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Why companies like iHeartMedia, NBCU rely on homegrown IP to build metaverse engagements

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Why companies like iHeartMedia, NBCU rely on homegrown IP to build metaverse engagements

To avoid potential blowback from a skeptical audience, retailers as well as media and entertainment companies are learning to invest in their homegrown intellectual properties while building virtual brand activations inside Roblox or Fortnite.

Take, for instance, when they get it wrong.

Earlier this week, Walmart launched its own Roblox world — called Walmart Land — and was roundly mocked for it across social media given the announcement’s disjointed brand message and apparent lack of life. In one viral tweet, a Twitter user described a clip of Walmart CMO William White introducing the Roblox space as “one of the saddest videos ever created.”

This video of Walmart’s chief marketing officer on a stage in Roblox talking about its new “Walmart Land” experience is one of the saddest videos ever created. pic.twitter.com/HtIIToShKs

— Zack Zwiezen (@ZwiezenZ) September 26, 2022

To some extent, this sort of criticism is to be expected during the early days of the metaverse.

“Walmart is an iconic brand; when you see them coming into a platform like Roblox, people are going to be 10 times more critical of what is being launched,” said Yonatan Raz-Fridman, CEO of the Roblox developer studio Supersocial.

But Walmart’s size is not its only disadvantage as it dips its toes into Roblox. Although Walmart has a widely recognizable brand, it owns few intellectual properties that users are actually interested in experiencing virtually — a shortcoming reflected by the somewhat cavernous emptiness of Roblox’s Walmart Land.

Provided by NBCUniversal

The success of other recent brand activations is evidence that media and entertainment brands are better equipped to build metaverse spaces that can dodge online skepticism, thanks to their wealth of owned IP.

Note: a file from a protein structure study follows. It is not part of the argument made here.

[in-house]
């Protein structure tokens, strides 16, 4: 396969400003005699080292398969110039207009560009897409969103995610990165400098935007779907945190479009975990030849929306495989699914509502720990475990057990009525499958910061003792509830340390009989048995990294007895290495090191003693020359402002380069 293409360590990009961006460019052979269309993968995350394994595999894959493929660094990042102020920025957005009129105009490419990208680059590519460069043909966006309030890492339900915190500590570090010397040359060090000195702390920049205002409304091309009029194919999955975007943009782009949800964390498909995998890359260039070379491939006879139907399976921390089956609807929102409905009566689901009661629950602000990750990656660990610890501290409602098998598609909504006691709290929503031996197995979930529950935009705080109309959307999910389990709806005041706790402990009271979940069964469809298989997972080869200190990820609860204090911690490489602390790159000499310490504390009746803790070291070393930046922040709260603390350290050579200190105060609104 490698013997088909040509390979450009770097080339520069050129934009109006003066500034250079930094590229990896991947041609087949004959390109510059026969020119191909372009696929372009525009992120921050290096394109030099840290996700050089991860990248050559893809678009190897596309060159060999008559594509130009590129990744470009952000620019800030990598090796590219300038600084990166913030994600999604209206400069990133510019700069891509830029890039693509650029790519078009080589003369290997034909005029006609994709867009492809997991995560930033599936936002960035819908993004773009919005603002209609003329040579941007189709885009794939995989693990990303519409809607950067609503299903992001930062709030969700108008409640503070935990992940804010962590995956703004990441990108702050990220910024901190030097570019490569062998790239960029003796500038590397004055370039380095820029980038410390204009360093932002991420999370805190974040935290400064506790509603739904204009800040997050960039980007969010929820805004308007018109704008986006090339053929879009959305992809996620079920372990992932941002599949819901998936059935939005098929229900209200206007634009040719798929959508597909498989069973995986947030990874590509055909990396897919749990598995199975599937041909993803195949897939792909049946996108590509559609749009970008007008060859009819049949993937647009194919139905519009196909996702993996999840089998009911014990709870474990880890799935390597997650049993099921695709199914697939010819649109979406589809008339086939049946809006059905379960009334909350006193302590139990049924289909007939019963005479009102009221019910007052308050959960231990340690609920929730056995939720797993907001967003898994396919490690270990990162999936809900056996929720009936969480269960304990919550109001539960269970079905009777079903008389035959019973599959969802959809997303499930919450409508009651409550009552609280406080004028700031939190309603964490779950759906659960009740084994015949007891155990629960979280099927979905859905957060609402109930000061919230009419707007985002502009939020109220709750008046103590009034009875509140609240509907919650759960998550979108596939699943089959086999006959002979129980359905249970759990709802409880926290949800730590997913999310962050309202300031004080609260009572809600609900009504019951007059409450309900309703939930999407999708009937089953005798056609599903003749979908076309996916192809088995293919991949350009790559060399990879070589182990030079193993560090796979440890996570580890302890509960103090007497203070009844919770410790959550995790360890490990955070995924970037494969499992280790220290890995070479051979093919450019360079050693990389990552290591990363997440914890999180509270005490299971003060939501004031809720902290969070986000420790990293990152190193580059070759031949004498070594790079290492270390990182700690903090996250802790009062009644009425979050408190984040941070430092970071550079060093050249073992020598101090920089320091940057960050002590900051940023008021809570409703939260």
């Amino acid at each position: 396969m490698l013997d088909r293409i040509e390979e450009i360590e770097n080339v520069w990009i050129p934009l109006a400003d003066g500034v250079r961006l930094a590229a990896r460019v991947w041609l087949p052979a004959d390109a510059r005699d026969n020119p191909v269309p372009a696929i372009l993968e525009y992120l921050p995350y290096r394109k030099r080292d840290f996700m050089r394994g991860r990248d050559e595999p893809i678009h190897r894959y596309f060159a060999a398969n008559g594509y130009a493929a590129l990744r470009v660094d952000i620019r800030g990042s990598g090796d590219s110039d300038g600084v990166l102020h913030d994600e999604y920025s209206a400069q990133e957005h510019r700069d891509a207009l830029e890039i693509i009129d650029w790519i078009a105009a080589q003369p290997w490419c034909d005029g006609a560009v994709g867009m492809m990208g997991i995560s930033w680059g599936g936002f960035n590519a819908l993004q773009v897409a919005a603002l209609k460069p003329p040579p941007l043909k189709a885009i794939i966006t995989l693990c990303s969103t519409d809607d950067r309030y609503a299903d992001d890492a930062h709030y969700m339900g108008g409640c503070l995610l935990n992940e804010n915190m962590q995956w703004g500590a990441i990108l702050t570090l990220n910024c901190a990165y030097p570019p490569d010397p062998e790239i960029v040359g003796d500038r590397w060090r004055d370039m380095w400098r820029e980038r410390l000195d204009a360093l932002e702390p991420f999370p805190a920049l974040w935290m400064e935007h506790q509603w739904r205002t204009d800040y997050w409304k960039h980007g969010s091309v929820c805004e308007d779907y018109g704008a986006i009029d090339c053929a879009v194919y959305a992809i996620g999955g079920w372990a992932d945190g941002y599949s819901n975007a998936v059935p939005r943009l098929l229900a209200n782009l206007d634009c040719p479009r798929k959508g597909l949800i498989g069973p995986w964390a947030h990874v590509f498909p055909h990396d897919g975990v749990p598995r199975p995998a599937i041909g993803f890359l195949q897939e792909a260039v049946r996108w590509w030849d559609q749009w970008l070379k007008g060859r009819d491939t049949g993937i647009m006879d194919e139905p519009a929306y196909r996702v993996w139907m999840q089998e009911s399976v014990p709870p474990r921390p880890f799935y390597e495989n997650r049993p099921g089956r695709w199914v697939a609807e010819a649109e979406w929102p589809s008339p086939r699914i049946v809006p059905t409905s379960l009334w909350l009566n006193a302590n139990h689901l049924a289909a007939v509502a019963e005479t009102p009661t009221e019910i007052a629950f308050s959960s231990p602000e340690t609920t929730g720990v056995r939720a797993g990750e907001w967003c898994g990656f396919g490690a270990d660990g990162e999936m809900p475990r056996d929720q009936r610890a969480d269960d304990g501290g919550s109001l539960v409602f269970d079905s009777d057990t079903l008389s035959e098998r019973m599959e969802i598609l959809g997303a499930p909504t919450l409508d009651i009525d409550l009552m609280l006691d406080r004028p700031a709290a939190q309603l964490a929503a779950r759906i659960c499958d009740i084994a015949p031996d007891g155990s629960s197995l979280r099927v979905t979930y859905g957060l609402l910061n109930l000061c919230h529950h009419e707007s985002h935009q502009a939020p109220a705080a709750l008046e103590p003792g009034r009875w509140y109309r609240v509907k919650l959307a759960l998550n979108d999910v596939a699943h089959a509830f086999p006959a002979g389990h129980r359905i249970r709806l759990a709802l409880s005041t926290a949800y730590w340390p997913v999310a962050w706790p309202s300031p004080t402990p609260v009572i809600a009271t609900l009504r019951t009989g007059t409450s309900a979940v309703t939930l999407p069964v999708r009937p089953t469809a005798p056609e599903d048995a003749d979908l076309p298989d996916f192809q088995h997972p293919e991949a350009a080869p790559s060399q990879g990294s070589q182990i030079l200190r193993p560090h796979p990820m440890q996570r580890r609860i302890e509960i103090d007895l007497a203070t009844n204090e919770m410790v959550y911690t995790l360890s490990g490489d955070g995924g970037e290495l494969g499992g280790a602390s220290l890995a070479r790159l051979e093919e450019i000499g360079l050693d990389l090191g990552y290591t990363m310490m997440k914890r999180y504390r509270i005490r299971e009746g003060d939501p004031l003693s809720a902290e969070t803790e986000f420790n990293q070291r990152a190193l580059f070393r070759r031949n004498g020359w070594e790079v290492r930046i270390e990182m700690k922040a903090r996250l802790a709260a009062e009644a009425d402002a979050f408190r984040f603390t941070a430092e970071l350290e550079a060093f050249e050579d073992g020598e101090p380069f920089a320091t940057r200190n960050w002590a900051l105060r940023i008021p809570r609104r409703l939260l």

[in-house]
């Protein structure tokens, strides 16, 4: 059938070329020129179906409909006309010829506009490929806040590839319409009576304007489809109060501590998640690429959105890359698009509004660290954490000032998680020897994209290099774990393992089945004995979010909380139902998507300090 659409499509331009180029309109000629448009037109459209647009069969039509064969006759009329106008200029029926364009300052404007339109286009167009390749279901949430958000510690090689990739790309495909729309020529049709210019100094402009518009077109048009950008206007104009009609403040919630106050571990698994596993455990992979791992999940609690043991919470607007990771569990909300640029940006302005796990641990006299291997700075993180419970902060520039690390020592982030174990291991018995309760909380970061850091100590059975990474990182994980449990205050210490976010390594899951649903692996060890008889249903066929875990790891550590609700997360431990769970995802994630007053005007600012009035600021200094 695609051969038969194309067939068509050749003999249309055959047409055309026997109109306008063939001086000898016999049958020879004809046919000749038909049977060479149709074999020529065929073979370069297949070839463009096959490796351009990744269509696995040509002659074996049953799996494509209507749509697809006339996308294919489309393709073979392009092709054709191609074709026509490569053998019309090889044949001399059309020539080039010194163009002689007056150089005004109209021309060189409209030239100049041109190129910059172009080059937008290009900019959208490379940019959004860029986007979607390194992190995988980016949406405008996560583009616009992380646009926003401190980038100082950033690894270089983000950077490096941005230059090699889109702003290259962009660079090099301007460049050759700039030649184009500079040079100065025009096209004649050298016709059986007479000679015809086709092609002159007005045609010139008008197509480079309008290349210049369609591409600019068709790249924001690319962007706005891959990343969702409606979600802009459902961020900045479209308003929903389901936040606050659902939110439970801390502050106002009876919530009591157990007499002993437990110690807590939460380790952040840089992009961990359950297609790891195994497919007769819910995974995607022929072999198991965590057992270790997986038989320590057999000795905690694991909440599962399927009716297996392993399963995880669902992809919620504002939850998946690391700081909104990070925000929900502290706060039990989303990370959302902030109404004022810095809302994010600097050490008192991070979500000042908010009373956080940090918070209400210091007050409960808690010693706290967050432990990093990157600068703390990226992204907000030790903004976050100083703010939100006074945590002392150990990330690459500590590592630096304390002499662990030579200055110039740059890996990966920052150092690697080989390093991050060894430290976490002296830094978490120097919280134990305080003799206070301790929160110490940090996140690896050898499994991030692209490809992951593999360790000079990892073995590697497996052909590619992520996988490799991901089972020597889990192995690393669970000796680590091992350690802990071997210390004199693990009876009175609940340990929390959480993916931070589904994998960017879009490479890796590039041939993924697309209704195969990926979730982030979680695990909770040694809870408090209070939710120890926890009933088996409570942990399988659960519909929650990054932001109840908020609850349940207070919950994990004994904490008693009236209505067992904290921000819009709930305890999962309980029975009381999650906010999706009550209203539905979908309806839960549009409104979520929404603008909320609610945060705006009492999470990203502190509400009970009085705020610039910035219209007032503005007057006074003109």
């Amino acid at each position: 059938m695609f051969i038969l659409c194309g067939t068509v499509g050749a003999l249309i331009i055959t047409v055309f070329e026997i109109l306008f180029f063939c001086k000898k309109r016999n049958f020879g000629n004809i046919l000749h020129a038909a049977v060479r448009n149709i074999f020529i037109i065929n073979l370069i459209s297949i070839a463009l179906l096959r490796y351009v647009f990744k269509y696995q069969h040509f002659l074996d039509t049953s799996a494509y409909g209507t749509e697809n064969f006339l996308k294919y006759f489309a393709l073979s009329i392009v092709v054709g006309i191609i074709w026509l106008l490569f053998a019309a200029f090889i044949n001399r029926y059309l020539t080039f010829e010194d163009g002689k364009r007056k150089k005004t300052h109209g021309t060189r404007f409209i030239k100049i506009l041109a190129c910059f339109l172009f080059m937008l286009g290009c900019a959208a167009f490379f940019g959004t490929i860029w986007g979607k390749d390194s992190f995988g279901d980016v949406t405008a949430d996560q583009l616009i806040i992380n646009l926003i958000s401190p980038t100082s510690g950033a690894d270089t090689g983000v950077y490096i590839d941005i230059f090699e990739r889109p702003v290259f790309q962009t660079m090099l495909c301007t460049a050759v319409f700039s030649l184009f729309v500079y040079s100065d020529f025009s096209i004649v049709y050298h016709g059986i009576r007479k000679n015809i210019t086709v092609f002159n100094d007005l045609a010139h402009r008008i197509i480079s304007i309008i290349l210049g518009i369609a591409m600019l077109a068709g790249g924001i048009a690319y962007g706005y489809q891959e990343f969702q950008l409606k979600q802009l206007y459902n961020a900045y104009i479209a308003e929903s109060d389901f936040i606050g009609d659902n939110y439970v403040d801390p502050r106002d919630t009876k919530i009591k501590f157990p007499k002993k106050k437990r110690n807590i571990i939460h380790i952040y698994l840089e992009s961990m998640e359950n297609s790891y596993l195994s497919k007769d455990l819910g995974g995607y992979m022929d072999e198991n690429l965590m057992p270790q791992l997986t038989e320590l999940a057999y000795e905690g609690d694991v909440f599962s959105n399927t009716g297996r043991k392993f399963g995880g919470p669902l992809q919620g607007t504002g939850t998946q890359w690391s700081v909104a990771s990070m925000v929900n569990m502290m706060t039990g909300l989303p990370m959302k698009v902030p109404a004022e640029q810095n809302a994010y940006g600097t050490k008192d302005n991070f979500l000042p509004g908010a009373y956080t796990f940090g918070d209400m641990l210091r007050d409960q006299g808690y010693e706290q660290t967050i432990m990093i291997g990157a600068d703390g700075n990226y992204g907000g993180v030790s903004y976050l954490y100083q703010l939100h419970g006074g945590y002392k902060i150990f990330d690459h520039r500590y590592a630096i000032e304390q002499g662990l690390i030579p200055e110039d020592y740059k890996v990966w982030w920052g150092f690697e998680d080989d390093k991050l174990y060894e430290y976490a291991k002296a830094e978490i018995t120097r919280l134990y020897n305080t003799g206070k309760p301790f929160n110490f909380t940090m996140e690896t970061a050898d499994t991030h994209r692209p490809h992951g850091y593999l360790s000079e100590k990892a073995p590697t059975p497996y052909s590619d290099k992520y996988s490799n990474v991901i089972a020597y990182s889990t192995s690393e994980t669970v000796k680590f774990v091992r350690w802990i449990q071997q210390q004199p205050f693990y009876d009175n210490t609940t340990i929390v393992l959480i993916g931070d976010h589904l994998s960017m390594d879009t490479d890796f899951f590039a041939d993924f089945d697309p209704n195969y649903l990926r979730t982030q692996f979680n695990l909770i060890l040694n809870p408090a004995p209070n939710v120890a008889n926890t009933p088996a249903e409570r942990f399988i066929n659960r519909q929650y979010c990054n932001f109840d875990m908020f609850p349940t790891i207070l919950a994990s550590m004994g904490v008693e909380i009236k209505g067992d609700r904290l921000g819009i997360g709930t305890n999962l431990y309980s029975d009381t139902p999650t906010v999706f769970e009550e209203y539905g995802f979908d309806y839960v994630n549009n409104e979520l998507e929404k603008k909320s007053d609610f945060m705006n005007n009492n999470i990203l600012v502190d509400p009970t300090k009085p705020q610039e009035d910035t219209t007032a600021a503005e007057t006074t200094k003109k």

“They are having to reinvent themselves, to a certain degree, but that is in their DNA,” said Jesse Streb, global svp of technology and engineering at the agency DEPT. “So they have a unique advantage over, say, some kludgy company that sells lumber, or a construction company.”

For example, iHeartMedia’s Roblox and Fortnite spaces were inspired by the mass media corporation’s wealth of popular real-life events, such as the Jingle Ball Tour and iHeartRadio Music Festival, with virtual versions of musicians like Charlie Puth performing pre-recorded concerts that allow real-time audience interaction.

“There’s a strong brand association with the IP, down to a station level — you’re in the New York area, you probably know Z100,” said iHeartMedia evp of business development and partnerships Jess Jerrick. “The same is true for the event IP, or the IP that we now have in the podcasting space, and of course our radio broadcast talent. So there’s no shortage of really strong IP we can bring into these spaces.”

Translating real-life properties into the metaverse is also an enticing prospect for brands that view metaverse platforms as an experimental marketing channel, allowing them to bring tried-and-true IP into their virtual activations instead of designing them from the ground level. This was part of the strategy behind the recent Tonight Show activation in Fortnite Creative, which was designed in collaboration between NBCUniversal and Samsung. “We’re looking at it holistically — how do we find fans in new ways, and use IP that fans love in new ways?” said NBCU president of advertising and client partnerships Mark Markshall.

Since opening on Sept. 14, iHeartLand has already enticed over 1.5 million Roblox users to visit. The company aims to retain that attention with a schedule of virtual programming featuring popular musicians and personalities.

“At our core, we are essentially an influencer network; our broadcast talent are some of the most connected, most engaging influencers at work in media today,” said Conal Byrne, CEO of iHeart Digital Audio Group. “That gives us this sort of superpower, to be able to go into new-ish platforms, like Roblox or Fortnite, because we talk to our listeners through those influencers.”

https://digiday.com/?p=468395